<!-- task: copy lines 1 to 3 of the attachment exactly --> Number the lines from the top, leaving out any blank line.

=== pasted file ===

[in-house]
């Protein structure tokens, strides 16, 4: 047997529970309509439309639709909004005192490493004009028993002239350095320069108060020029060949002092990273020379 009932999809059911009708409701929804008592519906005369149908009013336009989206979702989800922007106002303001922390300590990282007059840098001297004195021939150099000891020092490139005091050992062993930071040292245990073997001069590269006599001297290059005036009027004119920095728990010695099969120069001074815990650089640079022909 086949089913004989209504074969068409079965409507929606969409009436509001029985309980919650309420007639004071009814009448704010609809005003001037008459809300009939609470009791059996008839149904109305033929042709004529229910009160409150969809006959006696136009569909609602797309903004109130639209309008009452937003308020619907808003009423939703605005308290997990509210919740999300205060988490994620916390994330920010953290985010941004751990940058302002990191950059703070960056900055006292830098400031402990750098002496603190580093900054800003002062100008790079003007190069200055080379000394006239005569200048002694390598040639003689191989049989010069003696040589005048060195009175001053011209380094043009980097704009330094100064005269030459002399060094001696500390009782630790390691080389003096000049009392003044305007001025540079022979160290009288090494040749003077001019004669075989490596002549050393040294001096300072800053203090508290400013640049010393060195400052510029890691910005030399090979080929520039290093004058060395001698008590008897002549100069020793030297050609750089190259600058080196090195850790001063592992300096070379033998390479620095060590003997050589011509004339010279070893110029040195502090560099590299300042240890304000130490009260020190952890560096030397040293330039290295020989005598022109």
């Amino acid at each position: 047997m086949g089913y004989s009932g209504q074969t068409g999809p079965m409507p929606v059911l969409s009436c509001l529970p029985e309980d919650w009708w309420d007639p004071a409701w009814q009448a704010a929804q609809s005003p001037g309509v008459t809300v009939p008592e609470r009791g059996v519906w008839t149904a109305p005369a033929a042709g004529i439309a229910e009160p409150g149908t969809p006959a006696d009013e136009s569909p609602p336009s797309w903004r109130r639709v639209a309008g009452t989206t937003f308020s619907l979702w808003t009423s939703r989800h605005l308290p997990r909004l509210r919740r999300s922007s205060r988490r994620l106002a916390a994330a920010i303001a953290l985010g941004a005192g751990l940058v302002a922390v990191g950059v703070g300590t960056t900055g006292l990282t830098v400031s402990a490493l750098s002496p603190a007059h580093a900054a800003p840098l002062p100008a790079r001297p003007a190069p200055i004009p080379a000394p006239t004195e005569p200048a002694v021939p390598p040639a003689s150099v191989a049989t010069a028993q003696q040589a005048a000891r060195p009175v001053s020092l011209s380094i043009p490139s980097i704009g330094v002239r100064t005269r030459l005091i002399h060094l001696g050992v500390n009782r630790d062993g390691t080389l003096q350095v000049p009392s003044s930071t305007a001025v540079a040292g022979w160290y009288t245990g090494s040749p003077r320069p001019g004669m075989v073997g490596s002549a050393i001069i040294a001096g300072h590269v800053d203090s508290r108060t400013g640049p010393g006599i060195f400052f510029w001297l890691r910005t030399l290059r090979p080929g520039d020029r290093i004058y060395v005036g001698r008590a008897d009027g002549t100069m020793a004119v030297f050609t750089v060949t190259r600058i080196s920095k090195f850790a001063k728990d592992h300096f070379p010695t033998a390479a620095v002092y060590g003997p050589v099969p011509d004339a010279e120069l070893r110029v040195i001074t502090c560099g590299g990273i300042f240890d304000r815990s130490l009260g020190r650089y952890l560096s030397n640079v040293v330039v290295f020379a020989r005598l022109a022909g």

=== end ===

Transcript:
[in-house]
């Protein structure tokens, strides 16, 4: 047997529970309509439309639709909004005192490493004009028993002239350095320069108060020029060949002092990273020379 009932999809059911009708409701929804008592519906005369149908009013336009989206979702989800922007106002303001922390300590990282007059840098001297004195021939150099000891020092490139005091050992062993930071040292245990073997001069590269006599001297290059005036009027004119920095728990010695099969120069001074815990650089640079022909 086949089913004989209504074969068409079965409507929606969409009436509001029985309980919650309420007639004071009814009448704010609809005003001037008459809300009939609470009791059996008839149904109305033929042709004529229910009160409150969809006959006696136009569909609602797309903004109130639209309008009452937003308020619907808003009423939703605005308290997990509210919740999300205060988490994620916390994330920010953290985010941004751990940058302002990191950059703070960056900055006292830098400031402990750098002496603190580093900054800003002062100008790079003007190069200055080379000394006239005569200048002694390598040639003689191989049989010069003696040589005048060195009175001053011209380094043009980097704009330094100064005269030459002399060094001696500390009782630790390691080389003096000049009392003044305007001025540079022979160290009288090494040749003077001019004669075989490596002549050393040294001096300072800053203090508290400013640049010393060195400052510029890691910005030399090979080929520039290093004058060395001698008590008897002549100069020793030297050609750089190259600058080196090195850790001063592992300096070379033998390479620095060590003997050589011509004339010279070893110029040195502090560099590299300042240890304000130490009260020190952890560096030397040293330039290295020989005598022109």
């Amino acid at each position: 047997m086949g089913y004989s009932g209504q074969t068409g999809p079965m409507p929606v059911l969409s009436c509001l529970p029985e309980d919650w009708w309420d007639p004071a409701w009814q009448a704010a929804q609809s005003p001037g309509v008459t809300v009939p008592e609470r009791g059996v519906w008839t149904a109305p005369a033929a042709g004529i439309a229910e009160p409150g149908t969809p006959a006696d009013e136009s569909p609602p336009s797309w903004r109130r639709v639209a309008g009452t989206t937003f308020s619907l979702w808003t009423s939703r989800h605005l308290p997990r909004l509210r919740r999300s922007s205060r988490r994620l106002a916390a994330a920010i303001a953290l985010g941004a005192g751990l940058v302002a922390v990191g950059v703070g300590t960056t900055g006292l990282t830098v400031s402990a490493l750098s002496p603190a007059h580093a900054a800003p840098l002062p100008a790079r001297p003007a190069p200055i004009p080379a000394p006239t004195e005569p200048a002694v021939p390598p040639a003689s150099v191989a049989t010069a028993q003696q040589a005048a000891r060195p009175v001053s020092l011209s380094i043009p490139s980097i704009g330094v002239r100064t005269r030459l005091i002399h060094l001696g050992v500390n009782r630790d062993g390691t080389l003096q350095v000049p009392s003044s930071t305007a001025v540079a040292g022979w160290y009288t245990g090494s040749p003077r320069p001019g004669m075989v073997g490596s002549a050393i001069i040294a001096g300072h590269v800053d203090s508290r108060t400013g640049p010393g006599i060195f400052f510029w001297l890691r910005t030399l290059r090979p080929g520039d020029r290093i004058y060395v005036g001698r008590a008897d009027g002549t100069m020793a004119v030297f050609t750089v060949t190259r600058i080196s920095k090195f850790a001063k728990d592992h300096f070379p010695t033998a390479a620095v002092y060590g003997p050589v099969p011509d004339a010279e120069l070893r110029v040195i001074t502090c560099g590299g990273i300042f240890d304000r815990s130490l009260g020190r650089y952890l560096s030397n640079v040293v330039v290295f020379a020989r005598l022109a022909g």